Publication Date

June 2013

Keywords

Service learning, community-engaged scholarship, human services, program evaluation

Disciplines

Policy Design, Analysis, and Evaluation | Public Affairs | Public Policy | Social Policy | Social Welfare | Urban Studies and Planning

Abstract

LIFT-Boston, a local non-profit organization, entered into a collaborative partnership in September 2012 with McCormack Graduate School Public Policy Ph.D. students and faculty to develop and execute a research project. The goals of this endeavor were to assist LIFT-Boston in understanding the outcomes associated with its services and enable the organization to further pursue service goals.

The primary research questions respond to the organization’s most fundamental questions. These include how the organization’s unique service model impacts clients across several objective and subjective dimensions of well-being. Secondary questions focus on how these impacts may translate into increases or decreases in student achievement within a family. To answer these lines of inquiry, the MPT employed a multi-method design, analyzing administrative, survey, observational, interview, spatial, and focus group data.

Findings show that LIFT clients tend to be adults, aged 45 years or older and more than 50% of LIFT-Boston clients live alone. Nearly half of LIFT-Boston client are unemployed with nearly 67% receiving food stamp benefits. Besides employment, LIFT-Boston clients report problems with housing and housing expenses. Regression results show that LIFT-Boston may increase objective client well-being in housing and food stamp assistance, showing increase of 17.5% in food stamp receipt for LIFT-Boston clients and an 18.6% decrease in housing issues.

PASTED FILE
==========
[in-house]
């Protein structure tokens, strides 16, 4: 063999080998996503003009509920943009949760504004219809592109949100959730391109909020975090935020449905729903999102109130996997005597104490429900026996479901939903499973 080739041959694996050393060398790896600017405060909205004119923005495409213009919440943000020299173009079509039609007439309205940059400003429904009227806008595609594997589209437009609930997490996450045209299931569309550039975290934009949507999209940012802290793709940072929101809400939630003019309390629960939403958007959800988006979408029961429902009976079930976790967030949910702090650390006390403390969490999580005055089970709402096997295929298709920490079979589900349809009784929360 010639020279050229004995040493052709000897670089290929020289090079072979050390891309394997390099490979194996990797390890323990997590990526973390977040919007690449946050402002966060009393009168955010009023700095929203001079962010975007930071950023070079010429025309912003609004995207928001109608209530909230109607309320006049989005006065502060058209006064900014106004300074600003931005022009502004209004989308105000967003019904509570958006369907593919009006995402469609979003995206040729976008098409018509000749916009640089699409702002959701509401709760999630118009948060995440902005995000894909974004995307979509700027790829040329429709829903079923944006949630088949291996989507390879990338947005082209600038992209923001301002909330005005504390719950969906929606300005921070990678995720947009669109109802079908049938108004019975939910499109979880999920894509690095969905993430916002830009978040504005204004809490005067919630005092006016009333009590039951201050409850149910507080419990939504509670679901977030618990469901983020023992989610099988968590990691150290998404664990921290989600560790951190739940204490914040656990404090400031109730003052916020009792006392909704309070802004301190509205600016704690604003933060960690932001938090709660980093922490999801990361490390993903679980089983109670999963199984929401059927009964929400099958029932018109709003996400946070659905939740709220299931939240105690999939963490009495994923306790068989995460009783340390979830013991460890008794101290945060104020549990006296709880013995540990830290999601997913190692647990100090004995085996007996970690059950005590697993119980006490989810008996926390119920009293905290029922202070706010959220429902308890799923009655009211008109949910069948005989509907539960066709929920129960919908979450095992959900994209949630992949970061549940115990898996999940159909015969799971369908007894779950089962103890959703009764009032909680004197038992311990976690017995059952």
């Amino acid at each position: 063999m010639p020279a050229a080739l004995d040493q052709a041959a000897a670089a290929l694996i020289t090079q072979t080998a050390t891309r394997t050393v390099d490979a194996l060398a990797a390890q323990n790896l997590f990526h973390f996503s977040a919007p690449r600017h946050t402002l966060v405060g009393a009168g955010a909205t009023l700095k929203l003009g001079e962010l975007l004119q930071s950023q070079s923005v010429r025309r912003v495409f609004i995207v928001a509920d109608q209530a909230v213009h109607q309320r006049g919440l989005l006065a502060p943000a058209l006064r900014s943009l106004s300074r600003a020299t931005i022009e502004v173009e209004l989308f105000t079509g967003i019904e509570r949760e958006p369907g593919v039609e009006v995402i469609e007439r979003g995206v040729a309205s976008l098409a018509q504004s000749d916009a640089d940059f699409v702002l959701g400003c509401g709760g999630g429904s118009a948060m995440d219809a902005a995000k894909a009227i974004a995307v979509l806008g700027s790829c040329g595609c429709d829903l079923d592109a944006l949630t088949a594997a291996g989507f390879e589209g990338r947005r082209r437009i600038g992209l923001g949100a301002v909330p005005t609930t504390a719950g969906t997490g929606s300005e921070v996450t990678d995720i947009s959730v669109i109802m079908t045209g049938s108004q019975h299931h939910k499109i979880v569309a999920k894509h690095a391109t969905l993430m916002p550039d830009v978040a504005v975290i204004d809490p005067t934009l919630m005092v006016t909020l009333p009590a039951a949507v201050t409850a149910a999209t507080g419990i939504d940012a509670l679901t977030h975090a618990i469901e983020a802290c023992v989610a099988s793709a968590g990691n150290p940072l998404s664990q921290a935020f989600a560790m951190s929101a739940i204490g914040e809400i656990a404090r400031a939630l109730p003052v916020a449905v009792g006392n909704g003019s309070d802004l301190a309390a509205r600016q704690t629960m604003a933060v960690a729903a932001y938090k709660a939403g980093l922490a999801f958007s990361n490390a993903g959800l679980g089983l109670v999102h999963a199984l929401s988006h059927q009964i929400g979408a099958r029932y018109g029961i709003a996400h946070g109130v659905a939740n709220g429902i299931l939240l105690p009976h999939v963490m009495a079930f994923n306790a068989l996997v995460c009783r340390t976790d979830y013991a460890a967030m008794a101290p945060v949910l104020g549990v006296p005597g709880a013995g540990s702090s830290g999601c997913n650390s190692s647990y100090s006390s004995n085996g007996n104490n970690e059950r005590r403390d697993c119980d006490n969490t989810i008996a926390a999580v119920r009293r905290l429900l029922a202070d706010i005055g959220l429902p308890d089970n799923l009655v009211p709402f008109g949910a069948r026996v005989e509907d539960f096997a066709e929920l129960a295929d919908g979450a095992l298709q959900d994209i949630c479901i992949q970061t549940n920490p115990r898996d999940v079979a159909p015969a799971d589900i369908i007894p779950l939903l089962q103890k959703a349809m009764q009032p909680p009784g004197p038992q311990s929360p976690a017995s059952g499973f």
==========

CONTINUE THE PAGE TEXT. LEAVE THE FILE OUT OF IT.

Overall, findings suggest that LIFT-Boston offers a unique set of services to adult clients in the Boston area. Clients experience caring and respectful relationships when collaborating with LIFT advocates. While limited changes in objective well-being were observed, interviews suggest that clients’ self-confidence is greatly increased when small steps are made toward larger life goals. Limited evidence suggests adult well-being may translate to students, although much deeper analysis is needed.

While a low survey response rate must be considered when interpreting findings, this report contributes to the scholarly knowledge based in areas including strength based case management, subjective/objective well-being measures, and student achievement. Steps for further scholarly research, as well as potential organizational changes for LIFT-Boston, are suggested.

 
 

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